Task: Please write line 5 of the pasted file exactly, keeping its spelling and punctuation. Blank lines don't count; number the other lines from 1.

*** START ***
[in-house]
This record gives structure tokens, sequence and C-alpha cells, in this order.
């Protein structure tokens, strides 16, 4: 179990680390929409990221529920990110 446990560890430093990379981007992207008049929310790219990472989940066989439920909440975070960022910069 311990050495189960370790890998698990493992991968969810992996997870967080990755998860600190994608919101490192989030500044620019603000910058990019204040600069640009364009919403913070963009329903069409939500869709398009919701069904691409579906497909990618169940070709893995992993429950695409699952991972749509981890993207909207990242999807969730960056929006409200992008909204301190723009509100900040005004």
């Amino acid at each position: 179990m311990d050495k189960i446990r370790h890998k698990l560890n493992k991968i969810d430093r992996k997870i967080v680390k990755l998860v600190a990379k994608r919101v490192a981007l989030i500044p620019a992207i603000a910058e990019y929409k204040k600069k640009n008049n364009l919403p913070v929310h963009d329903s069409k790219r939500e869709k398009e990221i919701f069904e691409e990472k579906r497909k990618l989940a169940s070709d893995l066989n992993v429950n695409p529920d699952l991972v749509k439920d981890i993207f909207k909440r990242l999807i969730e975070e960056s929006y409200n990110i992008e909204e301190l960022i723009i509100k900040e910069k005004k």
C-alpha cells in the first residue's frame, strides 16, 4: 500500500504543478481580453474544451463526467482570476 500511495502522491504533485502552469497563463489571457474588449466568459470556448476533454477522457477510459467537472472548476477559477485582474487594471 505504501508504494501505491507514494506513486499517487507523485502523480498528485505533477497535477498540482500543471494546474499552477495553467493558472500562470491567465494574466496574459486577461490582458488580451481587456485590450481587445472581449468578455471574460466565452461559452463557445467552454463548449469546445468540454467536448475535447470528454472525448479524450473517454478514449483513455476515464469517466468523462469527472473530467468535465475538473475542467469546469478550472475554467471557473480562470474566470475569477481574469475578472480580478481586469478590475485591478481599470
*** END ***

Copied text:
C-alpha cells in the first residue's frame, strides 16, 4: 500500500504543478481580453474544451463526467482570476 500511495502522491504533485502552469497563463489571457474588449466568459470556448476533454477522457477510459467537472472548476477559477485582474487594471 505504501508504494501505491507514494506513486499517487507523485502523480498528485505533477497535477498540482500543471494546474499552477495553467493558472500562470491567465494574466496574459486577461490582458488580451481587456485590450481587445472581449468578455471574460466565452461559452463557445467552454463548449469546445468540454467536448475535447470528454472525448479524450473517454478514449483513455476515464469517466468523462469527472473530467468535465475538473475542467469546469478550472475554467471557473480562470474566470475569477481574469475578472480580478481586469478590475485591478481599470